Ferracute Machine Company recordsCreation: 1863-1982 Creation: Majority of material found within 1937-1963
The Ferracute Machine Company of Bridgeton, New Jersey was a press and die business founded by Oberlin Smith (1840-1926), inventor, writer, manufacturer in 1863. The collection consists of materials assembled by Arthur J. Cox for the preparation of the company history, Ferracute: The History of an American Enterprise (1985). This collection has been arranged into seventeen series: Administration; Advertising; Employees; History; Machine tools; Military work; Unions; Patents; Press work; Frederick A. Parkhurst (FAP) Time Studies; Miscellany; Scrapbooks; Drawings; Orders; Payrolls; Press cards; and Account books.
- Creation: 1863-1982
- Creation: Majority of material found within 1937-1963
5 Linear Feet
5 linear feet, 84 microfilm reels
The Ferracute Machine Company of Bridgeton, New Jersey was a press and die business founded by Oberlin Smith (1840-1926), inventor, writer, manufacturer in 1863. Smith studied engineering at the Polytechnic Institute of Philadelphia planning a career in this field. In 1863 he opened an ironwork shop at North Laurel Street in Bridgeton at which he did steamfitting, plumbing and architectural ironwork plus general jobbing and repair. Smith eventually began to make foot presses for the canning industry, foreseeing a need there he could fill. Smith took a partner, J. Burkitt Webb (1841-1912), on January 1, 1864, and the firm became known as Smith & Webb. Five years later Webb left to become a professor, so their partnership was dissolved. By 1873 three significant events occurred: Smith's brother, Frederick F. Smith (1849-1928), became a partner; Smith sold the Laurel Street property and bought an abandoned brick yard on Commerce Street adjoining East Lake in Bridgeton to concentrate on the press business; and Smith adopted the adjective "Ferracute," an Italian word meaning 'sharp iron', to become part of the firm name. Ferracute Machine Co. was incorporated in January 1877. Smith served as President and Mechanical Engineer; Fred Smith as Secretary and Treasurer.
During the 1870s Ferracute developed a growing number of customers as it began diversifying the types of presses offered. Ferracute continued developing press equipment for canneries, and by 1891 offered a full line of equipment for setting up a cannery. Treadles on presses were replaced by power attachments at Ferracute, although treadle presses continued to be made and sold until the late 1920s. Ferracute introduced its first open-back inclinable press in 1872 to meet the demand for greater productivity. In 1877 Oberlin Smith patented the double-action press for the tinsmith trade. Ferracute was invited to exhibit at the Centennial Exposition in 1876. A University of Pennsylvania graduate and Bridgeton resident, P. Kennedy Reeves (1854-1942), ran Ferracute's booth, and later became employed by Ferracute.
Ferracute's marketing practices involved no distributors; Ferracute sold directly to companies. Two substantial buyers of Ferracute presses, U.S. Stamping Co. in Connecticut and West Penn Tinware Co. of Pittsburgh, began their long associations with Ferracute in the 1870s. Ferracute first began selling its presses abroad in 1876. Ferracute also sold presses to companies in Canada and as far away as Australia and Japan. The beginning of the next decade Ferracute employed sixty men at a monthly payroll of $3,000.
The 1880s were marked by a concerted effort on Oberlin Smith's part to stimulate sales, and changes in marketing practices resulted. Smith began making annual sales trips to European factories. Marketing forms were printed in French and German to expedite sales. Domestic marketing included form letters to prospective buyers including new patent holders, and follow-up letters to established customers as well as to those who received Ferracute's catalogs. Ferracute also began actively seeking dealers. Between 1885 and 1931 Ferracute shipped out no fewer than 150 presses a year.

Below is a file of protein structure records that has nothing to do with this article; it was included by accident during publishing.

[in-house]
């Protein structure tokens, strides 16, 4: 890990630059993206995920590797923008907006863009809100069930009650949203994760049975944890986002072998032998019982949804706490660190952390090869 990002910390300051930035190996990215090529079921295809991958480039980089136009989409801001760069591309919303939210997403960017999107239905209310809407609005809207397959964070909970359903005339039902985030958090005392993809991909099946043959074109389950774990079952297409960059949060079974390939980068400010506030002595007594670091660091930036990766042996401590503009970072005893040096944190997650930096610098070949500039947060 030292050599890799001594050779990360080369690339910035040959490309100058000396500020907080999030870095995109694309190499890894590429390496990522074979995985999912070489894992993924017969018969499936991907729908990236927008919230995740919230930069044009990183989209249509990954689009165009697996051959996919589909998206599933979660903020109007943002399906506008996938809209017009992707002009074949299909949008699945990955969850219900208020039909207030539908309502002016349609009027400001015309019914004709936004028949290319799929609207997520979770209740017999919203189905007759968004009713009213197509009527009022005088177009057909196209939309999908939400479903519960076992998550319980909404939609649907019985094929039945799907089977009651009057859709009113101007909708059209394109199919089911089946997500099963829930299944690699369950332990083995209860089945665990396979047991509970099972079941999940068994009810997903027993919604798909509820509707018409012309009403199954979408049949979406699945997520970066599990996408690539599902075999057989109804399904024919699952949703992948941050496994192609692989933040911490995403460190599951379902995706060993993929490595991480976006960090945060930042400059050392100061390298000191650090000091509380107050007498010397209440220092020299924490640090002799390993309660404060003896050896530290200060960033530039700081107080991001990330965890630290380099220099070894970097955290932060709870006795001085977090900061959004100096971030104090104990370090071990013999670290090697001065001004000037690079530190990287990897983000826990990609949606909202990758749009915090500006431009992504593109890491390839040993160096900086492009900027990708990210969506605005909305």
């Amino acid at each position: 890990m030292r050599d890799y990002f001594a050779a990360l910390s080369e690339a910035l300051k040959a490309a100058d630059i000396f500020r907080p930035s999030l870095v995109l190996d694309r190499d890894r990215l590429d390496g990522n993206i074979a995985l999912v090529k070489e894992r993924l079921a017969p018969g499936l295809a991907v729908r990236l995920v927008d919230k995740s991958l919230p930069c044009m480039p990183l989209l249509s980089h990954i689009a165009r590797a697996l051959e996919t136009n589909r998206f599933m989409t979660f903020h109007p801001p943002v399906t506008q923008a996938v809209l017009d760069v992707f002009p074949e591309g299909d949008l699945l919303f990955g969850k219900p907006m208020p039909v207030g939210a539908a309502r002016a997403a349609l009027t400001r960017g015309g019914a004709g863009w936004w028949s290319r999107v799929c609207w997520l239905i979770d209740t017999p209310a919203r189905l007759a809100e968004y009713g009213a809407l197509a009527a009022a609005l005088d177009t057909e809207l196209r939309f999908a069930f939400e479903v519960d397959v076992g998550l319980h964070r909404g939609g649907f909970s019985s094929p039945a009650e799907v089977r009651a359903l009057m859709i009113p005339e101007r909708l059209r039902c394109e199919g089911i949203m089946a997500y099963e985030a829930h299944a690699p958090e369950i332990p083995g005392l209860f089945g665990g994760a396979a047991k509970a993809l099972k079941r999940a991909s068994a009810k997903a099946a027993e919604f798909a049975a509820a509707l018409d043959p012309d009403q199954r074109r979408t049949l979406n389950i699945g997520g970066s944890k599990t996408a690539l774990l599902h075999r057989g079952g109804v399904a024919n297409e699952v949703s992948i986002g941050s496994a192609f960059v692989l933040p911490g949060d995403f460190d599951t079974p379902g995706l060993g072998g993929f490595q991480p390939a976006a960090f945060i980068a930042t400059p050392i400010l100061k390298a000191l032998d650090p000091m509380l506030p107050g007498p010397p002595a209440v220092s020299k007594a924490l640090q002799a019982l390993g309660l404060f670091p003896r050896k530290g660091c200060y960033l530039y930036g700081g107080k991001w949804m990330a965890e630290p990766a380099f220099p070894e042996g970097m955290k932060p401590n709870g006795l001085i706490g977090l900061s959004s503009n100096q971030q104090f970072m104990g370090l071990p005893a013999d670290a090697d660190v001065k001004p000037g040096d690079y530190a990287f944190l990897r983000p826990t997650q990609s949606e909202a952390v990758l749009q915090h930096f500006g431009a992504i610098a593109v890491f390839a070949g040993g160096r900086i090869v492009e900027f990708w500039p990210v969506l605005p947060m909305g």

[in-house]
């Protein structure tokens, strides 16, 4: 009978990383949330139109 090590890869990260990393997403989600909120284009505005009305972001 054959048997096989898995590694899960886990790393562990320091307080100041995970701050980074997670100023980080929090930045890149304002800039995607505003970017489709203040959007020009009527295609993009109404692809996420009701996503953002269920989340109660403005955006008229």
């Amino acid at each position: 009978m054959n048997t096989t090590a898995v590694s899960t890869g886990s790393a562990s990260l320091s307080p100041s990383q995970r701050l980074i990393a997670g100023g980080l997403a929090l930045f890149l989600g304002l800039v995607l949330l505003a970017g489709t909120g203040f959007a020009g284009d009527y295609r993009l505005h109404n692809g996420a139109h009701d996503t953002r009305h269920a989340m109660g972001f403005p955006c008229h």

Ferracute developed presses to meet changing technologies, industrial needs, and fads. Between 1870 and 1902 the canning industry gave Ferracute its most substantial domestic business. In 1902 Ferracute sold its rights to manufacture and sell canning presses to the American Can Co., who with the Continental Can Co. established a monopoly dismantled by a U.S. Court decision in 1950.
In 1887 Ferracute began supplying electric companies with presses and dies. The use of electric power in factories was becoming more widely used. Ferracute, in turn, offered presses fitted for electric motors. Ferracute's biggest customer, the automobile industry, would bring Ferracute into the twentieth century.
To end the nineteenth century and begin the twentieth, Ferracute displayed its wares at the 1893 Columbian Exposition in Chicago in 1893, the Paris Exposition in 1900 and the Pan American Exposition in Buffalo in 1901. Ferracute presses also traveled to China. Henry A. Janvier (1861-1952), a Ferracute engineer, was the company's representative to China to install coin minting machines in 1898. Janiver's papers recording this trip can be found in Accession 1925.
To begin the new century the Ferracute plant at East Commerce Street was destroyed by fire, but was rebuilt the following year in 1904. Oberlin Smith expanded his estate, and had a twenty-two room mansion named Lochwold built in proximity to the plant. Smith also became fascinated with Frederick W. Taylor's (1856-1915) scientific management, and invited a Taylor disciple, Frederick Parkhurst (1877-1959), to implement scientific management at Ferracute. Parkhurst's studies and improvements at Ferracute led to a 300 page case history, Applied Methods of Scientific Management. Ferracute adopted Parkhurst's efficiency methods. Bonuses were part of it.
One press Ferracute developed before it began its association with the automobile industry was a metal casket press. Few buyers responded. The metal caskets which were manufactured were used during World War I for shipping loaded shells and other ammunition.